The Daily Telegraph - Travel - - THE GALAPAGOS - Gavin Haines


Think about Galá­pa­gos and what springs to mind? The boun­ti­ful birdlife, the play­ful sea lions, the dul­cet tones of David At­ten­bor­ough? Yet it has a se­cret, sin­is­ter side; best rep­re­sented by what be­came known as “The Galá­pa­gos Af­fair”.

In 1929, a Ger­man ex­pa­tri­ate called Dr Friedrich Rit­ter ar­rived on Flore­ana Is­land with his lover Dore Strauch, pic­tured; they lived ac­cord­ing to strict Ni­et­zschean prin­ci­ples, em­brac­ing veg­e­tar­i­an­ism and nud­ism. They doc­u­mented their lives in let­ters, which they sent to a news­pa­per in Berlin. The pa­per pub­lished them, inspiring more Ger­mans to come to Flore­ana, among them Heinz and Mar­garet Wittmer. A com­pa­ra­bly nor­mal cou­ple, they hoped the trop­i­cal cli­mate would heal their sick son, Harry, who in a cruel twist ended up drown­ing in Galá­pa­gos.

Hot on their heels was the self-styled Baroness Wag­ner de Bos­quet, a “flam­boy­ant and ill-tem­pered woman” who ar­rived with two lovers. She ap­pro­pri­ated parts of Flore­ana and an­nounced plans to build a five-star ho­tel. She also started in­ter­cept­ing Rit­ter’s let­ters and edited them to make her­self the star. The news­pa­per lapped it up.

Rit­ter com­plained to the gover­nor about her be­hav­iour, but it was use­less: he had been se­duced by the baroness. Rit­ter threat­ened to take mat­ters into his own hands.

To cut a long story short, the baroness and one of her lovers dis­ap­peared. Rit­ter had a mo­tive, but there was a twist: al­legedly, the miss­ing woman’s be­long­ings were turn­ing up at the Wittmers’.

a favourite novel, had some­how fallen into Mar­garet’s hands.

In an­other twist, Rit­ter died, sud­denly, af­ter al­legedly eat­ing bad meat. His fi­nal words were: “Dore, I curse you with the last breath I have” – but as Rit­ter was a veg­e­tar­ian, the plot thick­ened.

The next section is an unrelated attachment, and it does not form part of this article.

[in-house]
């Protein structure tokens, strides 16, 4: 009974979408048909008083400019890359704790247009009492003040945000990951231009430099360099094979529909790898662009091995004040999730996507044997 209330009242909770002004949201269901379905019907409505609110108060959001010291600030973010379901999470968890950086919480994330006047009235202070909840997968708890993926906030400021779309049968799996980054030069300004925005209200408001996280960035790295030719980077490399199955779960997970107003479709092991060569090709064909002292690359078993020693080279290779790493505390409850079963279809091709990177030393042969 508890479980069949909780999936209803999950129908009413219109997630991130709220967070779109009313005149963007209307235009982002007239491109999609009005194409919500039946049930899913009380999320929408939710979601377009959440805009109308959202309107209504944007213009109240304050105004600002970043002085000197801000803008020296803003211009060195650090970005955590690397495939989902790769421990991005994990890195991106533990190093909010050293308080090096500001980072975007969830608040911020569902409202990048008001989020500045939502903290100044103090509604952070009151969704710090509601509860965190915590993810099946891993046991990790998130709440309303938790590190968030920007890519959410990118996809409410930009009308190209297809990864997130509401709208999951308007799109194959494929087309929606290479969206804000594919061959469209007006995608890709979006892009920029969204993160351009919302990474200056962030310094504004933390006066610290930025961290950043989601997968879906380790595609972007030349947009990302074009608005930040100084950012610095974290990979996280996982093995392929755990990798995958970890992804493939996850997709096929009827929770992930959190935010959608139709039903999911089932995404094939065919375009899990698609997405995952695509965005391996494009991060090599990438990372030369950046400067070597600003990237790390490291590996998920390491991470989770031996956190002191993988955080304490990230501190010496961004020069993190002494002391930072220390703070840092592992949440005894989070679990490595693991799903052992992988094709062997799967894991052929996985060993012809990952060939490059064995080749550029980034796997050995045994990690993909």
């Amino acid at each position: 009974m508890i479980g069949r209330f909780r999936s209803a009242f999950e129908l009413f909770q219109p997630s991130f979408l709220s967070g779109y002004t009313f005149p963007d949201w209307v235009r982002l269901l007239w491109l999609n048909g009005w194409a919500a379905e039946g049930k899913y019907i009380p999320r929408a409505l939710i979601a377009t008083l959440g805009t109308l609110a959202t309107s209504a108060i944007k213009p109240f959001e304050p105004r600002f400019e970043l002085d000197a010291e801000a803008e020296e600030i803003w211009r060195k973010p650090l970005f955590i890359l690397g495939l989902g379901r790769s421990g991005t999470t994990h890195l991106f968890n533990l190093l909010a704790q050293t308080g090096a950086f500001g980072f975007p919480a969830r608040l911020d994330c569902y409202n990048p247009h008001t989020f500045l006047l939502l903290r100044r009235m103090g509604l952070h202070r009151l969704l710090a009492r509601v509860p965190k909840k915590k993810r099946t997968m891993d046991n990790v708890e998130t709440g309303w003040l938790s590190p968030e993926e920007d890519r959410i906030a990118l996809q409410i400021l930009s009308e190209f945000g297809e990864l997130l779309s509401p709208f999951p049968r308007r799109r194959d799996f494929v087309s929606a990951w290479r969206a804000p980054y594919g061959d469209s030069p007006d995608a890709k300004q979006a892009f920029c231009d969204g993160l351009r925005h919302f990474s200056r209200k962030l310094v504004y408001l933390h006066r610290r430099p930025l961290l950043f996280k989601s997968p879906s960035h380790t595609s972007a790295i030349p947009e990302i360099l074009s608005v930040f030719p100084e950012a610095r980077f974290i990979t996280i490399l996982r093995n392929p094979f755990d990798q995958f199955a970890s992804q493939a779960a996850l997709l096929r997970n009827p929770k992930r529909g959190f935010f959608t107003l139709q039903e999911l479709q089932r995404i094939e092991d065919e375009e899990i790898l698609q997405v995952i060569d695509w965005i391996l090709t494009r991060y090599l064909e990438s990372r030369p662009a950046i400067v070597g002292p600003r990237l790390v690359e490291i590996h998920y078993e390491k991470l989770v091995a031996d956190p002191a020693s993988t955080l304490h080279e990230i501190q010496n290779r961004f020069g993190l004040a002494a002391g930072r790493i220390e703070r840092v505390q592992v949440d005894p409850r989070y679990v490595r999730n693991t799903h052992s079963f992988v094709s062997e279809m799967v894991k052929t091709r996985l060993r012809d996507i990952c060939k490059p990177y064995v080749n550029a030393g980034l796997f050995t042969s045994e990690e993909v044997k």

Charges were never brought against Mar­garet or Dore, but af­ter Rit­ter’s death the lat­ter re­turned to Ger­many, where she was ad­mit­ted to a men­tal in­sti­tute. Dur­ing the war, a bomb hit the in­sti­tute and killed her. And Mar­garet? She re­mained in Galá­pa­gos un­til her death in 2000. If she had any se­crets, they died with her.

Next morn­ing, I see con­struc­tion sites on the out­skirts of Puerto Ay­ora, the is­lands’ main set­tle­ment on Santa Cruz. But I also spot sea lions laz­ing on benches in the street, and a Dar­win’s finch scut­tling around by my cof­fee cup in a café. I ask the waiter whether he thinks the town is be­com­ing too ur­banised. “When I ar­rived in the Six­ties,” he says, “it was just a pile of rocks and a shed.”

I buy a Galá­pa­gos T-shirt and pay a visit to a su­per­mar­ket, where the prices are as­tro­nom­i­cally high. “They never go down,” says an­other local, En­rique Silva, who is hang­ing out by the dock near a huge mu­ral fea­tur­ing local su­per­stars from Bishop de Ber­langa to Dar­win. “Re­cently, three sup­ply boats sank,” he adds. “It showed us just how much we rely on the main­land.”

More than high prices and ge­o­graph­i­cal iso­la­tion, it is the is­lands’ sta­tus as a na­tional park that dis­rupts the lives of lo­cals most. Pro­tected as such since 1959, the ar­chi­pel­ago is sub­ject to ev­er­tight­en­ing reg­u­la­tions. “Peo­ple re­mem­ber how it was be­fore,” En­rique tells me wist­fully. “You could go to this beach or to that beach, no prob­lem. Now the na­tional park tells us where to go.”

While En­rique sounds nos­tal­gic for old free­doms, Xi­mena, one of the nat­u­ral­ists on Na­tional Ge­o­graphic En­deav­our II, fully sup­ports reg­u­la­tion. “A driver who killed a land iguana on Bal­tra was fined $15,000 (£11,651),” she says. “This is the way it should go, so local peo­ple who don’t un­der­stand the unique­ness of the place start be­ing care­ful.”

She has seen in­hab­i­tants of Is­abela eat­ing gi­ant tor­toises “in front of ev­ery­body”. Her prin­ci­pal fear, though, is that Ecuador, hit by the oil price slump, is go­ing to fo­cus more on tourism, with Galá­pa­gos as the main sell­ing point. “Sooner or later, es­pe­cially on the in­hab­ited is­lands, the in­cred­i­ble, naive crea­tures are go­ing to be­come ex­tinct,” she reck­ons.

It’s hap­pen­ing al­ready. When the gi­ant tor­toise Lone­some Ge­orge died in 2012, his Pinta Is­land sub­species was pro­nounced ex­tinct.

En­rique, mean­while, doesn’t see his long-term fu­ture here. “We have around 40,000 peo­ple on the is­lands now,” he says. “Within a gen­er­a­tion, it’s go­ing to be 100,000. The tourism will in­crease sim­i­larly. You’ll see boats here, boats there. We don’t have the re­sources, the water.” An in­crease in boats will lead in turn to a greater risk of in­tro­duced species – and of dis­ease. In Galá­pa­gos, the strug­gle for life goes on.

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